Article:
Throughout the week, my peers and I had the opportunity to speak with the respective priests and imams of these churches and mosques, and saw the spirit of tolerance and mutual respect nationwide. In Senegal, we saw no tensions between different religions or different ethnic groups. The communities we encountered viewed each other as family, and coexisted peacefully. Multiple religious leaders actually mentioned how during Eid, many Christians will support and celebrate with their Muslim neighbors, and vice versa during Christmas. The harmonious coexistence of different religious and ethnic groups in Senegal may serve as a role model not only for other countries on the continent, but across the world. 

A key point during our trip was also making a pilgrimage to Gorée Island to go to the House of Slaves. This visit was extremely emotional. We were able to stand inside a holding room for enslaved Africans. While all 20 of us barely fit inside, our guide told us that approximately 40 people would be packed inside the room. Some people held the 20-pound balls that had been attached to enslaved African ankles so they would be unable to escape off of the ships. I felt the most emotional when I was at the Door of No Return, where my ancestors and the ancestors of millions of others would pass through to begin the journey across the Atlantic Ocean. 

The ocean looked vast and never ending, but I knew it eventually had to lead to land. I wondered what was going through my ancestors’ minds as they were forcibly ripped away from their lives, their families, and violently dehumanized. I can understand why many enslaved Africans did decide to jump into the ocean. Death was freedom to them, and they did not see the point of living life when it would mean constant torture and suffering. Despite the toll of being at the House of Slaves, it was a very important facet of my journey and a place I believe everyone should visit at least once in their lives — yet another reason why Princeton must prioritize access to these experiences.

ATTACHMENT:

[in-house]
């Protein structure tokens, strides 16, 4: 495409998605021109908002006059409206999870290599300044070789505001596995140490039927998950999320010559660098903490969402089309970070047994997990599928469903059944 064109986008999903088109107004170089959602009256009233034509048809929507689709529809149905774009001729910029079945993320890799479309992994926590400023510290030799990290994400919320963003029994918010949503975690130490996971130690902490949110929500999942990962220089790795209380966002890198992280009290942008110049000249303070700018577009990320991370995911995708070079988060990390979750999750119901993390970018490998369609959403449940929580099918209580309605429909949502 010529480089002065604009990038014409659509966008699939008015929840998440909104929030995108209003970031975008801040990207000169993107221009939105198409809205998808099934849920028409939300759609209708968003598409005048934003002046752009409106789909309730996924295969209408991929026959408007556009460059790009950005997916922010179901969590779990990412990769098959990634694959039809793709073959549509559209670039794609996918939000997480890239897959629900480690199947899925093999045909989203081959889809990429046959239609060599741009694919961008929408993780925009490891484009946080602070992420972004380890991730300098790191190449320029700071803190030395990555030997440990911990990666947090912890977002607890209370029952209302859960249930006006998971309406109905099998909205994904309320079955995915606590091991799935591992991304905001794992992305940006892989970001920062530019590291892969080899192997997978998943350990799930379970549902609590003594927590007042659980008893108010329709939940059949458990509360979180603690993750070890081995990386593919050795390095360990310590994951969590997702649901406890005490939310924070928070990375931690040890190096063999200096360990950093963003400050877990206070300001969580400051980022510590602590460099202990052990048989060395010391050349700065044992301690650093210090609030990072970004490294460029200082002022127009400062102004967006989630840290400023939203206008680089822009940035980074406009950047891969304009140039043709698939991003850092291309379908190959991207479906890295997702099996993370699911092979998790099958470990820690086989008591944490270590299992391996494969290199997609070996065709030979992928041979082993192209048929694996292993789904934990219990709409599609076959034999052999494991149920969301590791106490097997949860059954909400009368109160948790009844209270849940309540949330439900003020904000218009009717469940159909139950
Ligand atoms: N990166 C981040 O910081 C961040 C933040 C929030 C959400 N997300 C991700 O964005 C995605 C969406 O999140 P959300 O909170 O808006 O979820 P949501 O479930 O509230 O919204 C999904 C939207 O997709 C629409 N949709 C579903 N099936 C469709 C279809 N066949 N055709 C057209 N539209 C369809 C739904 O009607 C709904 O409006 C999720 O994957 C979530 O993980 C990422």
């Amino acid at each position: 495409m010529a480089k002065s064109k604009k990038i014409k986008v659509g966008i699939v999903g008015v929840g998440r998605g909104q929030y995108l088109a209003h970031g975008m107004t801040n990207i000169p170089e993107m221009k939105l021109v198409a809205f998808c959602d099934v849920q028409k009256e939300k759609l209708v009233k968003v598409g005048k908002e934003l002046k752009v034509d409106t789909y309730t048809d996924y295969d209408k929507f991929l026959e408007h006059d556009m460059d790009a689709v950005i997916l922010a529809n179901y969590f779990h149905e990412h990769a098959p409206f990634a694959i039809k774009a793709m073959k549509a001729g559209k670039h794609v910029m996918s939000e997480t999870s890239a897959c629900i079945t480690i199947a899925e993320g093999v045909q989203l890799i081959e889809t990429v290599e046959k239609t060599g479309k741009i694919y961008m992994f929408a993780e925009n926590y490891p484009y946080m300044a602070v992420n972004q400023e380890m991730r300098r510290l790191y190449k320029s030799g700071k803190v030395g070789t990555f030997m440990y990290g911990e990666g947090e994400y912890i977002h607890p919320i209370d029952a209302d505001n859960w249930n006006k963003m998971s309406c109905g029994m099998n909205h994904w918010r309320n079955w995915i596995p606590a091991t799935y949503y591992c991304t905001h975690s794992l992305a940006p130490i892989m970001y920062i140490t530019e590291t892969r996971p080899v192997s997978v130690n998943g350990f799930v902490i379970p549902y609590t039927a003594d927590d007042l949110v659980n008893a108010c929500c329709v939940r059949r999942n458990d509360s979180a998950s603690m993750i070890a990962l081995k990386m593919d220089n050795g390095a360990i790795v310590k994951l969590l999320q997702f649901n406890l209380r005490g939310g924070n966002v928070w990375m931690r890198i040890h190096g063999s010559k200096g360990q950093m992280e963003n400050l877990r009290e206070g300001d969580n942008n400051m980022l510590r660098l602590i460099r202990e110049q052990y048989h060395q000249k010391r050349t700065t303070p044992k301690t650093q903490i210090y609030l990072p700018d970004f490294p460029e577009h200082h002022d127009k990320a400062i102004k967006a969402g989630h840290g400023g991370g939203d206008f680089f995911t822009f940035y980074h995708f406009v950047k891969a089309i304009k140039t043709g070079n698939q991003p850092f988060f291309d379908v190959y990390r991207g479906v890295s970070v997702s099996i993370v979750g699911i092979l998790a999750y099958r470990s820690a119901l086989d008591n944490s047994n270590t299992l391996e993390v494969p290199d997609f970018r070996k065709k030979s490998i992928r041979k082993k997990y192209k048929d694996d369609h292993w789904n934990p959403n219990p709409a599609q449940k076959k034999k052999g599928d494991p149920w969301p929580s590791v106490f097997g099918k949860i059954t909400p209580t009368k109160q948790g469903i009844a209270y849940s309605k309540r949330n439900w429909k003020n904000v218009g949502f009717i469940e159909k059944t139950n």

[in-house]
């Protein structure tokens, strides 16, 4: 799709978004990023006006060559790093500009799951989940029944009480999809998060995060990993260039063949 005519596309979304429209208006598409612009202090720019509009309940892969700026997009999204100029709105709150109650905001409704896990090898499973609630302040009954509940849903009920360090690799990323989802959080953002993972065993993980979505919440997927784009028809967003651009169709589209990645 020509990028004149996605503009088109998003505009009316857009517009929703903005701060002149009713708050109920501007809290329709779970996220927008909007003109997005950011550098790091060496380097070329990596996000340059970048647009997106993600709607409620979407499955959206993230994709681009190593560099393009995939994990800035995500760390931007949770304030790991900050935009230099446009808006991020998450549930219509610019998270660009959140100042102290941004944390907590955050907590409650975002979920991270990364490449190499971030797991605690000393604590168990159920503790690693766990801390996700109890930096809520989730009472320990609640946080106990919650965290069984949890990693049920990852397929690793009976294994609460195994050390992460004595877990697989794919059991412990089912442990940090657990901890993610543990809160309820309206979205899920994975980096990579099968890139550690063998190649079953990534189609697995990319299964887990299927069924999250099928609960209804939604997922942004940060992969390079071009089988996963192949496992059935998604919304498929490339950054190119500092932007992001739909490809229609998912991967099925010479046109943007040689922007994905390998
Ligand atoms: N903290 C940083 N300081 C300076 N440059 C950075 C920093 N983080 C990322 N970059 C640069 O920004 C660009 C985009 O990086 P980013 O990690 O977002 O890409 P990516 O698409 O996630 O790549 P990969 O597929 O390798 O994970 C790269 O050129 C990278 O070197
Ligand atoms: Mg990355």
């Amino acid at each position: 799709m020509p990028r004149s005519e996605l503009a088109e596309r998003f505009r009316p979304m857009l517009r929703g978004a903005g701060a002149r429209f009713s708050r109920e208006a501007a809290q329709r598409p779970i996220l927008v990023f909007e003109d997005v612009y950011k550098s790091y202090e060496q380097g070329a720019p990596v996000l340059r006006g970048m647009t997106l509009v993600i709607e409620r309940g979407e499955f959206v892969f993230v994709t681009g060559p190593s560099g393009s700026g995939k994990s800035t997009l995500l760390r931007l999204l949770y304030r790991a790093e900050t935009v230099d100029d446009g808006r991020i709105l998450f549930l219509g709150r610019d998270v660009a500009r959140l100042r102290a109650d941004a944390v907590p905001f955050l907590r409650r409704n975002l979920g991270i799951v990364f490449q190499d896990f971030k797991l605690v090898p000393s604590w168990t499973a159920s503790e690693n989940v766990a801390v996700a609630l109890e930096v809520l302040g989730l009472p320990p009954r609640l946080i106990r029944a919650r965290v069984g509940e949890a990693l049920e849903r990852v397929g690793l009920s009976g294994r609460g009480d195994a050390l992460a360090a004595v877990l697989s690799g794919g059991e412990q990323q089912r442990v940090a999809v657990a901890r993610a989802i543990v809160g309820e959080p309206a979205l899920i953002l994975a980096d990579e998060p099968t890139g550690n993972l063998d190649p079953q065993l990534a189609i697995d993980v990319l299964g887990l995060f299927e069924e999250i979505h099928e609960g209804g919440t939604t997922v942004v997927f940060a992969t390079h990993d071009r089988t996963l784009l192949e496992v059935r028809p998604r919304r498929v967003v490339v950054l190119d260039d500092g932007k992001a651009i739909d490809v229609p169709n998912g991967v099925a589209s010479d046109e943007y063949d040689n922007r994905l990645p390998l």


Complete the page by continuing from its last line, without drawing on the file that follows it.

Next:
Aside from the religious and historical elements of our trip, we also immersed ourselves in Senegalese culture. All of us had Wolof lessons led by Samba, and so everyone on the trip could at least exchange basic greetings with the people we encountered. We ate native Senegalese dishes throughout the week, including cheebu jen, yassa, and mafe, alongside drinking refreshing bissap, bouye, attaya (a Senegalese tea made with Chinese green tea leaves and mint) and ginger juice. One night featured Mamadou playing the djembe drums while singing a song in his native Fulani, and we danced along to the beat of the drums. 

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Another night we spent in the village of Diakhanor, and also featured more drumming and dancing. We also bought custom tailored Senegalese outfits, which we will wear to our reunion dinner at Prospect House. In Dakar, we learned to bargain in the Senegalese spirit while we bought more clothes, jewelry, and tote bags. Everywhere we went in Senegal, we were wholeheartedly embraced: Senegal is known for teranga, roughly translating to hospitality in English. I was familiar with teranga growing up, but it is a completely different thing to actually experience it on a daily basis. In a few days, I soaked up so much knowledge about my culture and became even more proud to be Senegalese.